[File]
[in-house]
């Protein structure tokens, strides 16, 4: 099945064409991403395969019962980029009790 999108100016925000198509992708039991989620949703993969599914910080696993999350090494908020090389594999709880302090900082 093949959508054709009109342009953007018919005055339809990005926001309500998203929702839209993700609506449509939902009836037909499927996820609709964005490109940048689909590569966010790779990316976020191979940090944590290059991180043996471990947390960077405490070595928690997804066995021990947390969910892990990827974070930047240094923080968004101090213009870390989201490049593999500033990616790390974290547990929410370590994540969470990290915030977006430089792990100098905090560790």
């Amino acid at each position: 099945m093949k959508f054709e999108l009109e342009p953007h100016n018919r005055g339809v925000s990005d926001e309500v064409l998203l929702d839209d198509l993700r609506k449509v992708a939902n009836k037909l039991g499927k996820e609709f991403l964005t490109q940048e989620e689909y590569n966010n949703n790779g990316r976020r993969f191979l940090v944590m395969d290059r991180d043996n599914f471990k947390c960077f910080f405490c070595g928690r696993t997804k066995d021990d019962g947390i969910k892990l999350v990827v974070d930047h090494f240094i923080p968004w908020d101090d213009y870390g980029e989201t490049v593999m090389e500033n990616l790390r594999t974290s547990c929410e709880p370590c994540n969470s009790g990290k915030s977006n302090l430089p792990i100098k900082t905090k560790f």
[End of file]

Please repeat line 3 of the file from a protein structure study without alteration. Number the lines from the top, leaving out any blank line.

């Amino acid at each position: 099945m093949k959508f054709e999108l009109e342009p953007h100016n018919r005055g339809v925000s990005d926001e309500v064409l998203l929702d839209d198509l993700r609506k449509v992708a939902n009836k037909l039991g499927k996820e609709f991403l964005t490109q940048e989620e689909y590569n966010n949703n790779g990316r976020r993969f191979l940090v944590m395969d290059r991180d043996n599914f471990k947390c960077f910080f405490c070595g928690r696993t997804k066995d021990d019962g947390i969910k892990l999350v990827v974070d930047h090494f240094i923080p968004w908020d101090d213009y870390g980029e989201t490049v593999m090389e500033n990616l790390r594999t974290s547990c929410e709880p370590c994540n969470s009790g990290k915030s977006n302090l430089p792990i100098k900082t905090k560790f």